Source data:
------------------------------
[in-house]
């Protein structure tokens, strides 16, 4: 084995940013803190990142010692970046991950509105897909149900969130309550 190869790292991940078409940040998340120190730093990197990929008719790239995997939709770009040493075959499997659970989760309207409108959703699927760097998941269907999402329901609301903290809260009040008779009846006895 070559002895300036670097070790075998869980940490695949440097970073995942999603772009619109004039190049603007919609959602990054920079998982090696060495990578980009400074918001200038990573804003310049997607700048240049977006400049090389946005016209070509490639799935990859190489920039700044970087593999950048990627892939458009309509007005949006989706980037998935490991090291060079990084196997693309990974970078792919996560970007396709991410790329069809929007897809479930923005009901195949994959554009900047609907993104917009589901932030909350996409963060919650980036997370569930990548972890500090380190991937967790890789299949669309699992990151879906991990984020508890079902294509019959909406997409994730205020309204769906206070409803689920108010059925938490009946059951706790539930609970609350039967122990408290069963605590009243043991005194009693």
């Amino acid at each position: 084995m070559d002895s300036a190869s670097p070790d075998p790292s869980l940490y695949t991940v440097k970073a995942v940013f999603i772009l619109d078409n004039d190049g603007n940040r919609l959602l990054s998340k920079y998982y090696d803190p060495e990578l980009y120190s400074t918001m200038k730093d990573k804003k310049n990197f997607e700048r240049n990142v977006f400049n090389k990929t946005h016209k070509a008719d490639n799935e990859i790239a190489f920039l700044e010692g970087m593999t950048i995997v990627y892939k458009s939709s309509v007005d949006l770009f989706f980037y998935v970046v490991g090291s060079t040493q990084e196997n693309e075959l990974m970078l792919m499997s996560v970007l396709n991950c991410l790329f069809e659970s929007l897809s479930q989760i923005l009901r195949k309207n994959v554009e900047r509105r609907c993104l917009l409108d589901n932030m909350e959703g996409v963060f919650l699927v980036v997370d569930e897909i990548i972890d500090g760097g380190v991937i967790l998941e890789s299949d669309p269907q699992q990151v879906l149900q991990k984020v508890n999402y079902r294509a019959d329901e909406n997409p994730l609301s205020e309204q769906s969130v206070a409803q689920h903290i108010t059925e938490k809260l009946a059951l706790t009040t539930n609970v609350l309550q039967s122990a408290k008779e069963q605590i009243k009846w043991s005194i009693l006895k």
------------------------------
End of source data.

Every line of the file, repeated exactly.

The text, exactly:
[in-house]
């Protein structure tokens, strides 16, 4: 084995940013803190990142010692970046991950509105897909149900969130309550 190869790292991940078409940040998340120190730093990197990929008719790239995997939709770009040493075959499997659970989760309207409108959703699927760097998941269907999402329901609301903290809260009040008779009846006895 070559002895300036670097070790075998869980940490695949440097970073995942999603772009619109004039190049603007919609959602990054920079998982090696060495990578980009400074918001200038990573804003310049997607700048240049977006400049090389946005016209070509490639799935990859190489920039700044970087593999950048990627892939458009309509007005949006989706980037998935490991090291060079990084196997693309990974970078792919996560970007396709991410790329069809929007897809479930923005009901195949994959554009900047609907993104917009589901932030909350996409963060919650980036997370569930990548972890500090380190991937967790890789299949669309699992990151879906991990984020508890079902294509019959909406997409994730205020309204769906206070409803689920108010059925938490009946059951706790539930609970609350039967122990408290069963605590009243043991005194009693």
């Amino acid at each position: 084995m070559d002895s300036a190869s670097p070790d075998p790292s869980l940490y695949t991940v440097k970073a995942v940013f999603i772009l619109d078409n004039d190049g603007n940040r919609l959602l990054s998340k920079y998982y090696d803190p060495e990578l980009y120190s400074t918001m200038k730093d990573k804003k310049n990197f997607e700048r240049n990142v977006f400049n090389k990929t946005h016209k070509a008719d490639n799935e990859i790239a190489f920039l700044e010692g970087m593999t950048i995997v990627y892939k458009s939709s309509v007005d949006l770009f989706f980037y998935v970046v490991g090291s060079t040493q990084e196997n693309e075959l990974m970078l792919m499997s996560v970007l396709n991950c991410l790329f069809e659970s929007l897809s479930q989760i923005l009901r195949k309207n994959v554009e900047r509105r609907c993104l917009l409108d589901n932030m909350e959703g996409v963060f919650l699927v980036v997370d569930e897909i990548i972890d500090g760097g380190v991937i967790l998941e890789s299949d669309p269907q699992q990151v879906l149900q991990k984020v508890n999402y079902r294509a019959d329901e909406n997409p994730l609301s205020e309204q769906s969130v206070a409803q689920h903290i108010t059925e938490k809260l009946a059951l706790t009040t539930n609970v609350l309550q039967s122990a408290k008779e069963q605590i009243k009846w043991s005194i009693l006895k």